The figure shows a velocity–time graph for a car moving in a straight line. Given that 𝑣 is measured in meters per second and 𝑡 in seconds, determine when the car is moving forward.
So here we have a velocity–time graph. Let’s begin by recalling what we know about velocity. Velocity is a vector quantity. It can be defined both by its magnitude and its direction. We say that the magnitude of velocity is speed. And so this means velocity can be both positive or negative. We need to define a positive direction. And once we’ve done that, we can say that when the velocity is positive, it’s moving in that direction. And when it’s negative, it’s moving in the opposite direction.
Now, the question is asking us to determine from the graph the times at which the car is moving forward, in other words, the time at which the velocity is positive. It needs to be greater than zero. Now we can read these portions straight from the graph. We see that their velocity is greater than zero here, it’s greater than zero here, and then it’s still greater than zero here. We need to be careful with this last portion. At this portion between 𝑡 equals 11 and 𝑡 equals 12, the velocity is zero. So the car is neither moving forward nor backward.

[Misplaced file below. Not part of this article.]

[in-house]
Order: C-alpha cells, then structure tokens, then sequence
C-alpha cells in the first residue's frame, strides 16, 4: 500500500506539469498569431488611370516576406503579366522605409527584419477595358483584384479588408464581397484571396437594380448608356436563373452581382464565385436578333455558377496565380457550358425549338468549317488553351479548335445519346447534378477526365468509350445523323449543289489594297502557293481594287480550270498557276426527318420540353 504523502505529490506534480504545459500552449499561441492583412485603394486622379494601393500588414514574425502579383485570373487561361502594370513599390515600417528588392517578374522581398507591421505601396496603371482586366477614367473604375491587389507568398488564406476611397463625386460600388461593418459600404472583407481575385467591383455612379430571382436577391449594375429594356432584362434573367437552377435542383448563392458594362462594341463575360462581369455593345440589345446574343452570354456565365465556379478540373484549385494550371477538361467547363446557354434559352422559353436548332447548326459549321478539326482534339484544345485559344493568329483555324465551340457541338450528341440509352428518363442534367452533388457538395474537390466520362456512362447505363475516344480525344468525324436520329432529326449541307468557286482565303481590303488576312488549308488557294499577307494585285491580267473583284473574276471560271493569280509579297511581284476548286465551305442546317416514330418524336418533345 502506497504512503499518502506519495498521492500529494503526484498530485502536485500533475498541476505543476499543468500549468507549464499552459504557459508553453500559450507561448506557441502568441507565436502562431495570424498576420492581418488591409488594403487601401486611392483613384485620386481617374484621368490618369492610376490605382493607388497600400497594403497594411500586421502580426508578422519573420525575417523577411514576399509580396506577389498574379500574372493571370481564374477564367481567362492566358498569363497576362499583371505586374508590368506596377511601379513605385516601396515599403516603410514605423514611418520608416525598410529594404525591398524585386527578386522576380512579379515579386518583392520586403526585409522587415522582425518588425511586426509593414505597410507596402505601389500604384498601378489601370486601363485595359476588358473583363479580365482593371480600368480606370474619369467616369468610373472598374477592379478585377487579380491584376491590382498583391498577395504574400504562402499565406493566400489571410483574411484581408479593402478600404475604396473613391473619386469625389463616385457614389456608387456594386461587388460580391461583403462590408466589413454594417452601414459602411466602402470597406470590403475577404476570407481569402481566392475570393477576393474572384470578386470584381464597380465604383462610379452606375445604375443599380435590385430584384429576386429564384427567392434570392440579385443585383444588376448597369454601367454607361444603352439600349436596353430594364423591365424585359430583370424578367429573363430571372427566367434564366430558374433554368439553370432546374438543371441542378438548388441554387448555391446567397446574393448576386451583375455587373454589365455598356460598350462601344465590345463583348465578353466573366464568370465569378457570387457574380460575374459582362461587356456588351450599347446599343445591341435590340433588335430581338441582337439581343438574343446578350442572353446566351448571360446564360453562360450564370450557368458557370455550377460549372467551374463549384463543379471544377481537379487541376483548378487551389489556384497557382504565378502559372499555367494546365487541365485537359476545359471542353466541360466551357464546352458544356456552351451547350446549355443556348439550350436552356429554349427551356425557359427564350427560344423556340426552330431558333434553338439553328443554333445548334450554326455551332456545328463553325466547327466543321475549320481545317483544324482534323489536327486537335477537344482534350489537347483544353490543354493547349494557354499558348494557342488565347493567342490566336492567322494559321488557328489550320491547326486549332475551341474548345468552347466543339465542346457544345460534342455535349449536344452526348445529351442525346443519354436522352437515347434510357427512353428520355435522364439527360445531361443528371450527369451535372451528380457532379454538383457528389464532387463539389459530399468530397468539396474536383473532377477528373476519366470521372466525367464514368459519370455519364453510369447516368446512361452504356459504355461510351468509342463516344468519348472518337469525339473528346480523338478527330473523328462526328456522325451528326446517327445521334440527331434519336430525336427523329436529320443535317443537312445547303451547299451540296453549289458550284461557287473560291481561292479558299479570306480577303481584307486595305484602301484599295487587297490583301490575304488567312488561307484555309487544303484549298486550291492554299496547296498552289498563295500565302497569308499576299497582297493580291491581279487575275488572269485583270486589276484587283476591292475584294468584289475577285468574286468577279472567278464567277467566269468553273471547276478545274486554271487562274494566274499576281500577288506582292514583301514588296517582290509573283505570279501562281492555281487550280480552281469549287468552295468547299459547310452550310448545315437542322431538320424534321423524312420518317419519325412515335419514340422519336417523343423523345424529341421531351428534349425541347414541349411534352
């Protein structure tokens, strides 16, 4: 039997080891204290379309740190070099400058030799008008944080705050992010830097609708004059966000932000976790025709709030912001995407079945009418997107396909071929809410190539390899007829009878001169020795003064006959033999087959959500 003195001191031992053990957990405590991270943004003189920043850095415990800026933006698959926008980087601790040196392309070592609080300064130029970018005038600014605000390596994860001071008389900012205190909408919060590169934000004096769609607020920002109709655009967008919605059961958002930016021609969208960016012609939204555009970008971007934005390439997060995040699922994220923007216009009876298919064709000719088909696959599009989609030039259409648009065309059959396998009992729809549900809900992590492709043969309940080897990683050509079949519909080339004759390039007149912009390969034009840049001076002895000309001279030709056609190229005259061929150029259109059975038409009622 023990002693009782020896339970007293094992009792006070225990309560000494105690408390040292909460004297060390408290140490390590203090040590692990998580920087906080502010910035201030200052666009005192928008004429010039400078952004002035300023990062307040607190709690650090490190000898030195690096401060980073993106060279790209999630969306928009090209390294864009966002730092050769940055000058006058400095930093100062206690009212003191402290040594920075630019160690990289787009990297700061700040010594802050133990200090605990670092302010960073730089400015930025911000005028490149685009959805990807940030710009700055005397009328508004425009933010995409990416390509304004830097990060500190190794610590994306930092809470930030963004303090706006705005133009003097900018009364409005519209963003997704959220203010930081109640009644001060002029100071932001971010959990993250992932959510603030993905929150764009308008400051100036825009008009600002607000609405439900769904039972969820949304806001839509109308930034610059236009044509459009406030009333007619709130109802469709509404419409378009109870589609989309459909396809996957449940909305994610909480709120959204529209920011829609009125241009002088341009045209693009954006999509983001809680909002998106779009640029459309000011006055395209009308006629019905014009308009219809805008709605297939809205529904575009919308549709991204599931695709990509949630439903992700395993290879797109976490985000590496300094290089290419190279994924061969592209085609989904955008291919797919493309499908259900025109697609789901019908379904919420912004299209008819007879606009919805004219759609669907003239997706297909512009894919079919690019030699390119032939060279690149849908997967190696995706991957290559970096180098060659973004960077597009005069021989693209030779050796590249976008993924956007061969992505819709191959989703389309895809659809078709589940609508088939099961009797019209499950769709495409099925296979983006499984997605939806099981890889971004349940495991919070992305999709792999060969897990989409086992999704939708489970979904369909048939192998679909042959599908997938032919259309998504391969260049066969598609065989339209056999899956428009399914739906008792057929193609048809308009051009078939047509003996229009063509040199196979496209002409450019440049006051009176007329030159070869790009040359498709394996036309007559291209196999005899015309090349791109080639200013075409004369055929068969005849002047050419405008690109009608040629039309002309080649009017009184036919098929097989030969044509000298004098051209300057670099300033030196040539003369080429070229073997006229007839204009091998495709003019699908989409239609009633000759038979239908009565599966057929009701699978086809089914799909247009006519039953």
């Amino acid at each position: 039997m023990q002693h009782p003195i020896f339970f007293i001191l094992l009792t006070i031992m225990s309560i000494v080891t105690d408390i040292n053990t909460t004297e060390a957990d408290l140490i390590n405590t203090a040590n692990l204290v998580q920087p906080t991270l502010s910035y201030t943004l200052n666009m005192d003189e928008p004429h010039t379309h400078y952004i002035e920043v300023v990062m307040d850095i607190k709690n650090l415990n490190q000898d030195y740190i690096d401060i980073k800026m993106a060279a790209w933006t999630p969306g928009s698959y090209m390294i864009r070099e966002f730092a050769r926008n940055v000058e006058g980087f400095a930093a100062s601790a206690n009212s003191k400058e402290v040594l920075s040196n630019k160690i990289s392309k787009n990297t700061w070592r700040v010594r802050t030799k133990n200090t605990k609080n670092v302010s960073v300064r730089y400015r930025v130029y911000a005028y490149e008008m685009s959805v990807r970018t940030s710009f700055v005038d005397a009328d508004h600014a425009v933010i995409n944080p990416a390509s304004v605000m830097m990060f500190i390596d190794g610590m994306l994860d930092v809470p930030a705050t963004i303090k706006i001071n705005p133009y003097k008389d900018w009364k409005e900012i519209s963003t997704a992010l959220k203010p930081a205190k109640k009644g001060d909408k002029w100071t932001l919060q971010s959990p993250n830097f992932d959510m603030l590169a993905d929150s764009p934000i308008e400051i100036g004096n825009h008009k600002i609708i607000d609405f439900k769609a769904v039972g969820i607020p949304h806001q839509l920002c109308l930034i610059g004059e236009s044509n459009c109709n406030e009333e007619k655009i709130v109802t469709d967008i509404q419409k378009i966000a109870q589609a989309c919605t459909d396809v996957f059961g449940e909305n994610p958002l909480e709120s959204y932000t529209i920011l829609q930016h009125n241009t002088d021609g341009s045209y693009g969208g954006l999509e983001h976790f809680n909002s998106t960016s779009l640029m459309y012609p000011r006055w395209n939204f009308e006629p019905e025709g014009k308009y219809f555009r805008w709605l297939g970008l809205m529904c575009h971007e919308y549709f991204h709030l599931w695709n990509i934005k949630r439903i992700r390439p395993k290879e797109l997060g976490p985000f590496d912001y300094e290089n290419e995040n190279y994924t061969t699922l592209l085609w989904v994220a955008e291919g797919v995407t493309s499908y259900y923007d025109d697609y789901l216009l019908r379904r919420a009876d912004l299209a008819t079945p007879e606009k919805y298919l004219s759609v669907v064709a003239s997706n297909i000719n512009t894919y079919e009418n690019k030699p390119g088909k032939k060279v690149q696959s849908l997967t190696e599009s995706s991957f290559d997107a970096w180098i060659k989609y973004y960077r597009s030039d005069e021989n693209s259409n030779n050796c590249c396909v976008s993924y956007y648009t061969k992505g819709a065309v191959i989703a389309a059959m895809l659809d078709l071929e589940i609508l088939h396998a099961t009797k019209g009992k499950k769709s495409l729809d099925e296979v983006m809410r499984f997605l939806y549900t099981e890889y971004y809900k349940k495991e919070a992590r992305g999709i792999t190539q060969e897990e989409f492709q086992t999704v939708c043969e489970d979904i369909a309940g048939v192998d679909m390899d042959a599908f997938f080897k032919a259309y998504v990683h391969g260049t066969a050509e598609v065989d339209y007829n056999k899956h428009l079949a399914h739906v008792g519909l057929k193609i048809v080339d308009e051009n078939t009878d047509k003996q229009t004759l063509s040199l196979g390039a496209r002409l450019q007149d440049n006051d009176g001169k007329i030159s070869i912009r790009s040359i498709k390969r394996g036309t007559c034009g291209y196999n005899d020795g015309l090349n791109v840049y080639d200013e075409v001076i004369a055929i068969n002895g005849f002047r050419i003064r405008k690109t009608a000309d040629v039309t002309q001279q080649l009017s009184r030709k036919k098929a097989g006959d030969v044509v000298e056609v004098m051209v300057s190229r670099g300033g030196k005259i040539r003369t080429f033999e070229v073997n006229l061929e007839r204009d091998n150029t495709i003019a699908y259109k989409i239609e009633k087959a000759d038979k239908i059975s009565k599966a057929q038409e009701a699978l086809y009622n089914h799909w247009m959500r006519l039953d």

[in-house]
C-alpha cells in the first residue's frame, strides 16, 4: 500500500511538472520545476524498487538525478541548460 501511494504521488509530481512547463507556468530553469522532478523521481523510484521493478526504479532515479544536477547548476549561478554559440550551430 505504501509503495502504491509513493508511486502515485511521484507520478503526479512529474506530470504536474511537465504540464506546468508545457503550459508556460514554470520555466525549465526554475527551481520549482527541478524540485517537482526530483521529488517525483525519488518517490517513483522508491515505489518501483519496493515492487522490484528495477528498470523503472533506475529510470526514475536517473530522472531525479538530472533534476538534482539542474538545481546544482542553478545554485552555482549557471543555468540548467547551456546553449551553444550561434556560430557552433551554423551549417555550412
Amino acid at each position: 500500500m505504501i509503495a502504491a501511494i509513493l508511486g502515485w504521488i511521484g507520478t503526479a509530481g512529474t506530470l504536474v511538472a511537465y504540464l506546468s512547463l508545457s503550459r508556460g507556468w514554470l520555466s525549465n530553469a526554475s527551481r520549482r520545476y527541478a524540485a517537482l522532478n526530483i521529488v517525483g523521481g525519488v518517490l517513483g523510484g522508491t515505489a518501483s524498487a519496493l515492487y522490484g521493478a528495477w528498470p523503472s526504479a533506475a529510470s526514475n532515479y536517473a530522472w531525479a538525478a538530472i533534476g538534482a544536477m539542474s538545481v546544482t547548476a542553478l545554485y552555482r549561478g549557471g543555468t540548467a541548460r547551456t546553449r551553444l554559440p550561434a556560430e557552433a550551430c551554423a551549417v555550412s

Similarly, in each section that lie below the 𝑡-axis, the velocity is always negative. For instance, here, the velocity is negative four, and so at this point the car must be moving backward. The first part of our graph shows that the car is moving forward from 𝑡 equals zero to 𝑡 equals two seconds. The second part that we’re interested in is values of 𝑡 from six to 11 seconds. And so we can say that from our velocity–time graph, we see that the car is moving forward from 𝑡 equals zero to two seconds and 𝑡 equals six to 11 seconds.